The Winners of the "Mitsui Chemicals Catalysis Science Award"

Mitsui Chemicals, Inc. has established the "Mitsui Chemicals Catalysis Science Award" since 2004 with the aim of contributing to the sustainable development of chemistry and the chemical industry. In particular, this award is designed to recognize researchers who have made outstanding achievements in catalysis science.

Mitsui Chemicals, Inc. announced the winners of the "2016 Mitsui Chemicals Catalysis Science Award" and the "2016 Mitsui Chemicals Catalysis Science Award of Encouragement".

The winners of the awards are as follows:

*  Assignments and positions are those at the time of receipt of awards.

2014 Winners

The Winner of the "Mitsui Chemicals Catalysis Science Award"

F. Dean TosteF. Dean Toste
University of California Berkeley, U.S.A.

"Introduction of Concepts and Catalysts for Organic Synthesis, including those based on Homogeneous Gold Catalysis and Chiral Anion Catalysis"

Professor Toste has pioneered the development of novel catalysts with gold complexes, high-valent metal oxides, and chiral counteranions including: (a) homogeneous low-valent gold catalysts; (b) high-valent metal oxide catalysts; and (c) chiral counteranion-assisted asymmetric metal-free phase-transfer catalysis. More recently he has developed metal catalyst-fermentation hybrid processes for the synthesis of biofuels and chemicals from biomass.

The Winners of the "Mitsui Chemicals Catalysis Science Award of Encouragement"

Kazuya YamaguchiShunsuke Chiba
Associate Professor
Nanyang Technological University, Singapore

"Development of Single-Electron-Transfer Redox Catalytic Systems for Synthesis of Azaheterocycles"

Hideki YorimitsuNaoya Kumagai
Chief Researcher
Institute of Microbial Chemistry, Japan

"Development of Cooperative Asymmetric Catalysts and their Application to the Streamlined Enantioselective Synthesis of Pharmaceuticals"

Dr. Chiba has developed unique molecular transformations based on single-electron-transfer oxidation-reduction (redox) in the copper-catalyzed aerobic oxidation and in the manganese-catalyzed radical reactions and thereby paved a way to synthesize azaheterocycles, a family of nitrogen-containing heterocyclic compounds that are widely used in medicine, agriculture, and materials science.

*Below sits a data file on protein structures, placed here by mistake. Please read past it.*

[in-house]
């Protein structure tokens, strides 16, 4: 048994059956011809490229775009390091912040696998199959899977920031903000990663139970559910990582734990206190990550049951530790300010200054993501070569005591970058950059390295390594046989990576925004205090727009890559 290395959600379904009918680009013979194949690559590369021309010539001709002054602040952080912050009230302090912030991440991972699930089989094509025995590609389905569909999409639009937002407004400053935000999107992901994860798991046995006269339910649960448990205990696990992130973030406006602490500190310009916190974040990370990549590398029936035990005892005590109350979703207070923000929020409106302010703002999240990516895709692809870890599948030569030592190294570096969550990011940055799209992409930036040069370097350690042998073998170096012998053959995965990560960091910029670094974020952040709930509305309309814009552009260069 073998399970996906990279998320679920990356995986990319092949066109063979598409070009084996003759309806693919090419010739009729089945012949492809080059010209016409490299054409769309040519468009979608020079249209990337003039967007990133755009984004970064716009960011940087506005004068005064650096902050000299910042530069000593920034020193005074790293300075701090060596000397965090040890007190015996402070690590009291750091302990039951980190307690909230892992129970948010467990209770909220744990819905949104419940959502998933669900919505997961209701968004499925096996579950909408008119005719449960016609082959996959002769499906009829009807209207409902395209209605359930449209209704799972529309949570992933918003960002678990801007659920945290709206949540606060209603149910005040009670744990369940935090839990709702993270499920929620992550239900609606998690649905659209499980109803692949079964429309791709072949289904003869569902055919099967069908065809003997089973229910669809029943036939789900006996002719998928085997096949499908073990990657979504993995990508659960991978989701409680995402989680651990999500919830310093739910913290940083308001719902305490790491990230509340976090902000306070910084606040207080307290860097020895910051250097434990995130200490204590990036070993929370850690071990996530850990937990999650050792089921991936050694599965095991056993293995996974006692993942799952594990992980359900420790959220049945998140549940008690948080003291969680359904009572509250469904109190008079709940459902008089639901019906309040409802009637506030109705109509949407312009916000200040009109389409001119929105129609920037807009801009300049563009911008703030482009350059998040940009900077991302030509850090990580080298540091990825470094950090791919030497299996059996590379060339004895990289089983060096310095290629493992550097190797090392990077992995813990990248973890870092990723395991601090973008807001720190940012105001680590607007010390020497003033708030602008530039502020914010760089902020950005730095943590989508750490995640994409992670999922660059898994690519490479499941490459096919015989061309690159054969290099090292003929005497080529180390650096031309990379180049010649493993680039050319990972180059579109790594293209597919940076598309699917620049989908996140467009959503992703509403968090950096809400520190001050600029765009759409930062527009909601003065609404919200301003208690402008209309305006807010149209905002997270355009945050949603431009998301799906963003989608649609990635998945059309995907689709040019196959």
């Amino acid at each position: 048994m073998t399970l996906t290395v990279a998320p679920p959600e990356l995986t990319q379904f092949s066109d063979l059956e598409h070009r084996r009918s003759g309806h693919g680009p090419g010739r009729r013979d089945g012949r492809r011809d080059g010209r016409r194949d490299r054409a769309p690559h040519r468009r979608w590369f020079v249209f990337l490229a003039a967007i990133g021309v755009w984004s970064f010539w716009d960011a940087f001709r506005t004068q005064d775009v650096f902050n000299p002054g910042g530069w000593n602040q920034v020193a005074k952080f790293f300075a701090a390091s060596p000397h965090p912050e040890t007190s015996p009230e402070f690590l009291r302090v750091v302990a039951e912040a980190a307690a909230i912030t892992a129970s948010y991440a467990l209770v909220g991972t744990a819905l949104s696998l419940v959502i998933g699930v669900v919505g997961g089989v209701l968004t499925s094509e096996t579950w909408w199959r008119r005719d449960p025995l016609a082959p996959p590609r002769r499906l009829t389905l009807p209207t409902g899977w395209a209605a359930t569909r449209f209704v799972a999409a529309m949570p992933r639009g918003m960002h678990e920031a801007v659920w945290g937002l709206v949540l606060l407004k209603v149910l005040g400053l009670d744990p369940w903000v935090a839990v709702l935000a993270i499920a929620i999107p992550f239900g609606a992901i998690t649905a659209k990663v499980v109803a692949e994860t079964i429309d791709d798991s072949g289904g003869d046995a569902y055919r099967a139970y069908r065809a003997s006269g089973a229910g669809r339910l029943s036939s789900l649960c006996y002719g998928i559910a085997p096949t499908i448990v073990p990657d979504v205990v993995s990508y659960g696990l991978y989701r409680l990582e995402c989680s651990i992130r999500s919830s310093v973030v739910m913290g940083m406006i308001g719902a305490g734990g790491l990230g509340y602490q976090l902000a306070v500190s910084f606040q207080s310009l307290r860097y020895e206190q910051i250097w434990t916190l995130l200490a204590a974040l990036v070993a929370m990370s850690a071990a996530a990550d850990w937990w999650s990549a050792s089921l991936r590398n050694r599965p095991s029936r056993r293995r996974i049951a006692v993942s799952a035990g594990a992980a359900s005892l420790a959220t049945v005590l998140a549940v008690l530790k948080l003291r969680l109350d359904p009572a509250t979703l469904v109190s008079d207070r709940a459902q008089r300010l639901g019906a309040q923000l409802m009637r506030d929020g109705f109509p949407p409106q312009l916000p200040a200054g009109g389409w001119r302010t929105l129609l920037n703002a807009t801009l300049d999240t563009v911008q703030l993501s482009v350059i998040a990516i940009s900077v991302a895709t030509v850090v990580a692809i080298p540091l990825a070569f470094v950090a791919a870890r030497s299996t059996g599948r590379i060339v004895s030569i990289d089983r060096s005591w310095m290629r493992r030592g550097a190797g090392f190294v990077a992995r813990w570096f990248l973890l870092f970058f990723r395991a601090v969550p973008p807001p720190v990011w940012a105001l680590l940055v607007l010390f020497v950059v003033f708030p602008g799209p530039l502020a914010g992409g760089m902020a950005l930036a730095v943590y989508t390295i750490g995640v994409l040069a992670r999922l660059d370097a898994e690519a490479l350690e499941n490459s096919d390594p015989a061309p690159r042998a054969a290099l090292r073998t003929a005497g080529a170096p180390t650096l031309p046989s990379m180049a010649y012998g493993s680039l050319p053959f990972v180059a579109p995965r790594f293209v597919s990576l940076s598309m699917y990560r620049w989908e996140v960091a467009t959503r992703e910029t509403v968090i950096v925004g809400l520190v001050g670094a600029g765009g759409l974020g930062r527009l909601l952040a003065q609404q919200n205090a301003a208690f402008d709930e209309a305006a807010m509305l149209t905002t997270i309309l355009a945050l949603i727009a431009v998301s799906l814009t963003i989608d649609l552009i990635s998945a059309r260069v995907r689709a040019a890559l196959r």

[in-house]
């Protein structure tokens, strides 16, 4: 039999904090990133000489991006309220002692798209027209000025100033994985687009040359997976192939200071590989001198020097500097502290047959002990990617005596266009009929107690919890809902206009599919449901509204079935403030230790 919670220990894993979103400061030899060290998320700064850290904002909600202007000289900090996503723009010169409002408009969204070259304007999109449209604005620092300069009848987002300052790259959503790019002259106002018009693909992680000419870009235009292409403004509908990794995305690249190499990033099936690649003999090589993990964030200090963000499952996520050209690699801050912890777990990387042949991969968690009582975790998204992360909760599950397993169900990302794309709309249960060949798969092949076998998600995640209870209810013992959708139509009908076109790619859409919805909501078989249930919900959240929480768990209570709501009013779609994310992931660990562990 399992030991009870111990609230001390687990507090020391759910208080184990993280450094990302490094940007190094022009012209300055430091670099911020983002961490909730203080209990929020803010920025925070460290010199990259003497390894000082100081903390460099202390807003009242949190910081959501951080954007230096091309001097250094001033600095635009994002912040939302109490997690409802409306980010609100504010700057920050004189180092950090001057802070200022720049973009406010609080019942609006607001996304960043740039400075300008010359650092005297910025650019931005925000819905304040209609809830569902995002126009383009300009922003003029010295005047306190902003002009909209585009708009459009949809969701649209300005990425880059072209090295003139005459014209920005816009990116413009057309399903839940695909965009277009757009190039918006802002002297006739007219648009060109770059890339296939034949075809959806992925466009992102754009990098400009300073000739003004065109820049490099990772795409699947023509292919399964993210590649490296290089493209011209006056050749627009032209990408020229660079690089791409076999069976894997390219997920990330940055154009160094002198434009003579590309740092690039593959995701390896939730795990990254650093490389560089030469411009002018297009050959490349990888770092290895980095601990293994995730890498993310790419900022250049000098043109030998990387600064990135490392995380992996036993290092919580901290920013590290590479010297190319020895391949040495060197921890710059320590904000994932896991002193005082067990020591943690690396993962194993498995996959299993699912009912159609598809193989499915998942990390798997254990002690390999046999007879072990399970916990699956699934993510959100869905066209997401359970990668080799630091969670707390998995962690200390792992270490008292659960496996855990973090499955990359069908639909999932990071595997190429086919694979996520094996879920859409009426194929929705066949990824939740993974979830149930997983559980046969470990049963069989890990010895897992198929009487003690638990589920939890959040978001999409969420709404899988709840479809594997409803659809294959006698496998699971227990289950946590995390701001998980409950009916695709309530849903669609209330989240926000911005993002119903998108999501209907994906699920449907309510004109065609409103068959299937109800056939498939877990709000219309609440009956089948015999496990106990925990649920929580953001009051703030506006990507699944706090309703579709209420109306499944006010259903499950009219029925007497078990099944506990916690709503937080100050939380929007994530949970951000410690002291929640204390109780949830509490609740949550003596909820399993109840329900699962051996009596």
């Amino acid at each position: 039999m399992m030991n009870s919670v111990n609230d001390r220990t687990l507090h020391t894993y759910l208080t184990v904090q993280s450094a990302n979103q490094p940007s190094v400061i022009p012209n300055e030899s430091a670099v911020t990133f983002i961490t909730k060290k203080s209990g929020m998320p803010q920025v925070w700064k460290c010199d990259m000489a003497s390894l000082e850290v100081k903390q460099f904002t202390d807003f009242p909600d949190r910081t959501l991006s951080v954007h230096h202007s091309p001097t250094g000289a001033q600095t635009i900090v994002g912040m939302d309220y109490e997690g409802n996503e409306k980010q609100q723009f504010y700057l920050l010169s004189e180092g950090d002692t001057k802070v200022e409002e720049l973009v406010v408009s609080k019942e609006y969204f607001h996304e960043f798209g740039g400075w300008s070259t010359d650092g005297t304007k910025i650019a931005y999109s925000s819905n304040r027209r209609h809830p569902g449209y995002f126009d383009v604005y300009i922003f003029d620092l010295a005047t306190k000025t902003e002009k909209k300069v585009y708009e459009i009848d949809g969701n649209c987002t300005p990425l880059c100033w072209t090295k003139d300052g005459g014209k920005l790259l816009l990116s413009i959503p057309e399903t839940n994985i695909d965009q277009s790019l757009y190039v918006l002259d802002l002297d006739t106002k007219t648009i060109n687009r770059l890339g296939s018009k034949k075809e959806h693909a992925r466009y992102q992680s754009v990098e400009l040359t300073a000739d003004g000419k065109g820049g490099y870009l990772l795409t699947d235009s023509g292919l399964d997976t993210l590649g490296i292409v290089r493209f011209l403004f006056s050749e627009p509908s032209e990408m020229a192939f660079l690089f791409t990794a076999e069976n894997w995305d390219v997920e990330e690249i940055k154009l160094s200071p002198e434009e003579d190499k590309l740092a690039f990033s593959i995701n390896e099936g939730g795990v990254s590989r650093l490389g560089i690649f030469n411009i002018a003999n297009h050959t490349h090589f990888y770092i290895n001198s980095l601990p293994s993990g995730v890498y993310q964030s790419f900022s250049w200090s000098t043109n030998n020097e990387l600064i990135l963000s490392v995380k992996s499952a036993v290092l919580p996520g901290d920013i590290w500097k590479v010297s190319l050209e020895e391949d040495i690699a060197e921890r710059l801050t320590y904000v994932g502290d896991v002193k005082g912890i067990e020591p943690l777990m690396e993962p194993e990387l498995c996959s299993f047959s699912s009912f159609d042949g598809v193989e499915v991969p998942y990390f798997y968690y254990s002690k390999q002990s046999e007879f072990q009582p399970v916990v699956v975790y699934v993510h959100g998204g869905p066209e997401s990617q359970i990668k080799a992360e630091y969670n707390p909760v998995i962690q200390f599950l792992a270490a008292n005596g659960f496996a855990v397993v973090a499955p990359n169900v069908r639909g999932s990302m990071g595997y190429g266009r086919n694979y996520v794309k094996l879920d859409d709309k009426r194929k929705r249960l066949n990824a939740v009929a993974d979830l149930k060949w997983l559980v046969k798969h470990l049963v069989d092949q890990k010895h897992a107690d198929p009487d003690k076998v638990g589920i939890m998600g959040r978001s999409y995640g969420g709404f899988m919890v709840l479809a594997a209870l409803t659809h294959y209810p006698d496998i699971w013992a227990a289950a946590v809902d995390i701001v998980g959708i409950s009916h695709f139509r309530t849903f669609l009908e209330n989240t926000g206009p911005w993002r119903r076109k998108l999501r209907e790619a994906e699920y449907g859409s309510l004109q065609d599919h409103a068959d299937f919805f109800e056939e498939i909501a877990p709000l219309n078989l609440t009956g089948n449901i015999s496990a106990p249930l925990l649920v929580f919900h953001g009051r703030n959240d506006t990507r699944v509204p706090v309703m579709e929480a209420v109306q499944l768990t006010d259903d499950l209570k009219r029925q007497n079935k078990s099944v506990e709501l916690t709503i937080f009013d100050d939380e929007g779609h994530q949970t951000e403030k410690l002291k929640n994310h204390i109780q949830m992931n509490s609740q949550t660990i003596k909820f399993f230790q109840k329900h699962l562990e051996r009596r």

Dr. Kumagai has developed novel cooperative asymmetric catalysts with soft Lewis acid/hard Brönsted base and rare earth metal/hydrogen-bonding ligand combinations and thereby achieved the highly efficient enantioselective synthesis of a variety of pharmaceuticals and related chemicals.

2011 Winners

The Winner of the "Mitsui Chemicals Catalysis Science Award"

David W. C. MacMillanDavid W. C. MacMillan
Princeton University

"Development of Organocatalysis"

Prof. David W. C. MacMillan has developed the concepts of “Organocatalysis”, especially for asymmetric synthesis, and realized environmentally benign nonmetallic catalysts that have a practical value and play a central role in the organocatalysis field.

The Winners of the "Mitsui Chemicals Catalysis Science Award of Encouragement"

Kazuya YamaguchiKazuya Yamaguchi
Associate Professor
The University of Tokyo

"Development of Highly Active Heterogeneous Catalysts Based on the Properties of Metal Hydroxides"

Hideki YorimitsuHideki Yorimitsu
Associate Professor
Kyoto University

"Development of Palladium-Catalyzed Regio- and Stereoselective Allylation of Organic Halides with Homoallyl Alcohols"

Dr. Kazuya Yamaguchi has introduced new molecular design concept in the field of Heterogeneous Catalysts, and clarified that an efficient organic synthesis can be achieved by supported ruthenium hydroxide catalysts. This was realized with well-known materials by his excellent point of observation, and will be widely used in the future.

Dr. Hideki Yorimitsu has achieved an efficient cross-coupling reaction by palladium catalysts with skillfully designed neutral molecules such as homoallyl alcohols in place of commonly used active organometal compounds. This method is regarded as a breakthrough in the field of environmentally benign catalytic science.

2009 Winners

The Winners of the "Mitsui Chemicals Catalysis Science Award"

John F. HartwigJohn F. Hartwig
University of Illinois

"Development of New Practical Catalytic Reactions Including Efficient C-H Bond Activation and Coupling Reactions"

Kyoko NozakiKyoko Nozaki
The University of Tokyo